Tags: first lady | John Tyler | Julia

Julia Tyler: The Causes That Defined President John Tyler's First Lady

By    |   Wednesday, 24 June 2015 05:35 PM

Julia Gardiner Tyler was the second wife of John Tyler, the 10th U.S. President, and was America's First Lady from June 26, 1844, to March 4, 1845.

In her early 20s, Julia Gardiner met the 53-year-old Tyler at a White House reception, and the two began courting in 1843, a few months after the death of first lady Letitia Christian Tyler.

The New York-born Julia Gardiner was outgoing, independent and beautiful, and took the nation's capital by storm, despite being a 24-year-old bride who was five years younger than the president's oldest daughter.

Vote Now: Who Was the Greatest American President?

Shaking off criticisms of the 30-year age difference, Julia Gardiner Tyler served with aplomb. "She presided with vivacity and animation at a series of parties," according to the White House Historical Association. "She enjoyed her position immensely, and filled it with grace. ... she welcomed guests with plumes in her hair, attended by maids of honor dressed in white. She once declared, with truth: 'Nothing appears to delight the President more than...to hear people sing my praises.'"

Mrs. Tyler viewed her role as more than a hostess of social events. She sought newspaper coverage to raise her public profile, specifically through a reporter who described her outfits and personality in great detail, according to The National First Ladies' Library.

She also allowed an engraving of her portrait to be mass-produced and sold as "The President's Bride," and was the first First Lady to pose for a photograph, according to Carl Anthony Online.

As part of her branding, the first lady permitted her name to be used on sheet music for popular polka dancing popular. She then publicized the music, called "The Julia Waltzes," as well as the fact they were named for her. Believing her role warranted national attention, Tyler was always meticulously dressed and always rode in a coach with eight matching white Arabian horses.

Tyler is also credited with the evolution of the presidential ceremony. She directed that the president be further from the public during appearances, along a wall as opposed to in the middle of a room. This also came with the benefit of creating an efficient single line for guests.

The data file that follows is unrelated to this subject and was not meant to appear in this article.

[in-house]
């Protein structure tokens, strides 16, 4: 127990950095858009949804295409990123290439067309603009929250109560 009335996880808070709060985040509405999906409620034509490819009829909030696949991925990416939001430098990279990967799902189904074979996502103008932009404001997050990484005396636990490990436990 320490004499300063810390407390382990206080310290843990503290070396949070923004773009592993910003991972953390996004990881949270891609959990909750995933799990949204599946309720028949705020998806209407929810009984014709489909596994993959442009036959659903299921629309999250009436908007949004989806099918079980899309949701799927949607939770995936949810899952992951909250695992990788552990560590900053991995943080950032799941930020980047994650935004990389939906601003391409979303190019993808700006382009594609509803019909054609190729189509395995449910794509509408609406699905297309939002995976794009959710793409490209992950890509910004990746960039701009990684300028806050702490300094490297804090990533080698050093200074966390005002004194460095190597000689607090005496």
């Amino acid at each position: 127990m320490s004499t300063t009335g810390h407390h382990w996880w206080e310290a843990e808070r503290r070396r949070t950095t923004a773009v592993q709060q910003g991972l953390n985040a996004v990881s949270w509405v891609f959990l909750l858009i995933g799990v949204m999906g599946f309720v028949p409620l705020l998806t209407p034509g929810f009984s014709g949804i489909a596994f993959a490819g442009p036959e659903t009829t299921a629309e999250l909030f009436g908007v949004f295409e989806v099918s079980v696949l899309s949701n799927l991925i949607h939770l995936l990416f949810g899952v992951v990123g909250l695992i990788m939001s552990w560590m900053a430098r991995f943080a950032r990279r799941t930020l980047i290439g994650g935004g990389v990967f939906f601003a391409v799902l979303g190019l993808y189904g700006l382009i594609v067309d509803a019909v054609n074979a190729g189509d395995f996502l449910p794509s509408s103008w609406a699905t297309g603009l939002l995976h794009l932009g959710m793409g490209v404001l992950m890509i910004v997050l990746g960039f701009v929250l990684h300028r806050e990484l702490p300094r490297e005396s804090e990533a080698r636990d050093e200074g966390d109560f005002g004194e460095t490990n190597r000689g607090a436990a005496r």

Some historians cite that she directed the Marine Band to play a certain march to accompany the president's entrance, while others attribute that directive to first lady Sarah Polk. The song became known as "Hail to the Chief."

Urgent: Who Is the Greatest American President in History?

Though not well-versed in political nuance, Julia Gardiner Tyler used her charm and considerable appeal to further causes about which she felt strongly. Through flattery and tireless advocacy, she supported the proposed annexation of Texas. She attended debates on the topic, and then sent out copies of her husband's plan for a joint-resolution annexation, which required a majority vote from both houses, according to The National First Ladies' Library.

Her efforts led to the one of the earliest known political cartoons involving a first lady. President Tyler was pictured at crossroad, with one lane labeled "Texas," and the other "White House," suggesting a presidential campaign. Julia Gardiner is shown under a parasol at the end of the Texas road, as if luring him down that path, according to The National First Ladies' Library.

© 2018 Newsmax. All rights reserved.

1Like our page
Julia Gardiner Tyler was the second wife of John Tyler, the 10th U.S. President, and was America's First Lady from June 26, 1844, to March 4, 1845.
first lady, John Tyler, Julia
Wednesday, 24 June 2015 05:35 PM
Newsmax Media, Inc.

Newsmax, Moneynews, Newsmax Health, and Independent. American. are registered trademarks of Newsmax Media, Inc. Newsmax TV, and Newsmax World are trademarks of Newsmax Media, Inc.

America's News Page
© Newsmax Media, Inc.
All Rights Reserved